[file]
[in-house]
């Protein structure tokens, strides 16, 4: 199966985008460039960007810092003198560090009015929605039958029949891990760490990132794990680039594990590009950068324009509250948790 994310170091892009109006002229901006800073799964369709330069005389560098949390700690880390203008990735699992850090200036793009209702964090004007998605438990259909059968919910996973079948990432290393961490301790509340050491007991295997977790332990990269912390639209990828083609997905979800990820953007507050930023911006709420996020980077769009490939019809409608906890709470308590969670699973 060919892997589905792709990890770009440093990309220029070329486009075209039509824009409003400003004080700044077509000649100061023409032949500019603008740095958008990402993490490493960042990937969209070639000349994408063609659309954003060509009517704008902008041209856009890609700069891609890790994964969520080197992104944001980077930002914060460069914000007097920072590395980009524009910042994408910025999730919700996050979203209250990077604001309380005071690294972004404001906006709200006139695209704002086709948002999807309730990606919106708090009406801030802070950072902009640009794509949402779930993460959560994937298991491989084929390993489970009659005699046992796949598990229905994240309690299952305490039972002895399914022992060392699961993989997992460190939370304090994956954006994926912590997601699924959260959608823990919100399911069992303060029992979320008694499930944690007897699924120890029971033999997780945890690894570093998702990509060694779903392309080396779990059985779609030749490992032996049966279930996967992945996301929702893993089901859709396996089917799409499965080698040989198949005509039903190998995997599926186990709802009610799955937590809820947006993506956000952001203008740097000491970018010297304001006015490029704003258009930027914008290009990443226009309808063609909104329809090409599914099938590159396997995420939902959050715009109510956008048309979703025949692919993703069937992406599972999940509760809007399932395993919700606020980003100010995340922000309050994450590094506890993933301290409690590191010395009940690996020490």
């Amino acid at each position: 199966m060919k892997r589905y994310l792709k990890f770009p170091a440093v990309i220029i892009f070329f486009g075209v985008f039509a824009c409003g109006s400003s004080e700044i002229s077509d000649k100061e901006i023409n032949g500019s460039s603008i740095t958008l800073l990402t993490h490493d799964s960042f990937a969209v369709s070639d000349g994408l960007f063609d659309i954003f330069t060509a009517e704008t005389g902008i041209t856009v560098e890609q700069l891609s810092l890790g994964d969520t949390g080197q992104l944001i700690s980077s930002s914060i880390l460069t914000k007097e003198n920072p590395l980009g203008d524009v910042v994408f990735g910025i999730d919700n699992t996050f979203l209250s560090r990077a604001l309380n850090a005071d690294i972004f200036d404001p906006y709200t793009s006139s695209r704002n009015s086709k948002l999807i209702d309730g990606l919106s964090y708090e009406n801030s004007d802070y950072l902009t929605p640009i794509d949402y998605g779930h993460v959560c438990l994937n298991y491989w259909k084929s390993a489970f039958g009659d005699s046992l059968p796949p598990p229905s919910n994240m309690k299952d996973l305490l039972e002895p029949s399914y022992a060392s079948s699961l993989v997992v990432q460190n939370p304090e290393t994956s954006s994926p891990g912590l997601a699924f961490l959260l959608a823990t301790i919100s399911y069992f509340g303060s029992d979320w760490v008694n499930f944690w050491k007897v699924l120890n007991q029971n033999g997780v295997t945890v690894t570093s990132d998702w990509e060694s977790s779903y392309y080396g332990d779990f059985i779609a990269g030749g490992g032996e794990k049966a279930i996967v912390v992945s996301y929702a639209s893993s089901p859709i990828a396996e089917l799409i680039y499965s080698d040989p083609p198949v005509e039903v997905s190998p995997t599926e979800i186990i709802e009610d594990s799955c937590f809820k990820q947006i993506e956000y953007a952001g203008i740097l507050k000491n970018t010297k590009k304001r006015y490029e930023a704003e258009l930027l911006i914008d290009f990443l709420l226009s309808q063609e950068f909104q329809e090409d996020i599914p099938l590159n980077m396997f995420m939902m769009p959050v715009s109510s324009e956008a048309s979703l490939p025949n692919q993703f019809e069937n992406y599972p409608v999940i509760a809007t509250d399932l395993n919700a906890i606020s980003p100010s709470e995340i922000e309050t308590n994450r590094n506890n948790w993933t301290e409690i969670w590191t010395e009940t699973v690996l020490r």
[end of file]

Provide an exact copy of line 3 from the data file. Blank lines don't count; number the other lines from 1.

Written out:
């Amino acid at each position: 199966m060919k892997r589905y994310l792709k990890f770009p170091a440093v990309i220029i892009f070329f486009g075209v985008f039509a824009c409003g109006s400003s004080e700044i002229s077509d000649k100061e901006i023409n032949g500019s460039s603008i740095t958008l800073l990402t993490h490493d799964s960042f990937a969209v369709s070639d000349g994408l960007f063609d659309i954003f330069t060509a009517e704008t005389g902008i041209t856009v560098e890609q700069l891609s810092l890790g994964d969520t949390g080197q992104l944001i700690s980077s930002s914060i880390l460069t914000k007097e003198n920072p590395l980009g203008d524009v910042v994408f990735g910025i999730d919700n699992t996050f979203l209250s560090r990077a604001l309380n850090a005071d690294i972004f200036d404001p906006y709200t793009s006139s695209r704002n009015s086709k948002l999807i209702d309730g990606l919106s964090y708090e009406n801030s004007d802070y950072l902009t929605p640009i794509d949402y998605g779930h993460v959560c438990l994937n298991y491989w259909k084929s390993a489970f039958g009659d005699s046992l059968p796949p598990p229905s919910n994240m309690k299952d996973l305490l039972e002895p029949s399914y022992a060392s079948s699961l993989v997992v990432q460190n939370p304090e290393t994956s954006s994926p891990g912590l997601a699924f961490l959260l959608a823990t301790i919100s399911y069992f509340g303060s029992d979320w760490v008694n499930f944690w050491k007897v699924l120890n007991q029971n033999g997780v295997t945890v690894t570093s990132d998702w990509e060694s977790s779903y392309y080396g332990d779990f059985i779609a990269g030749g490992g032996e794990k049966a279930i996967v912390v992945s996301y929702a639209s893993s089901p859709i990828a396996e089917l799409i680039y499965s080698d040989p083609p198949v005509e039903v997905s190998p995997t599926e979800i186990i709802e009610d594990s799955c937590f809820k990820q947006i993506e956000y953007a952001g203008i740097l507050k000491n970018t010297k590009k304001r006015y490029e930023a704003e258009l930027l911006i914008d290009f990443l709420l226009s309808q063609e950068f909104q329809e090409d996020i599914p099938l590159n980077m396997f995420m939902m769009p959050v715009s109510s324009e956008a048309s979703l490939p025949n692919q993703f019809e069937n992406y599972p409608v999940i509760a809007t509250d399932l395993n919700a906890i606020s980003p100010s709470e995340i922000e309050t308590n994450r590094n506890n948790w993933t301290e409690i969670w590191t010395e009940t699973v690996l020490r």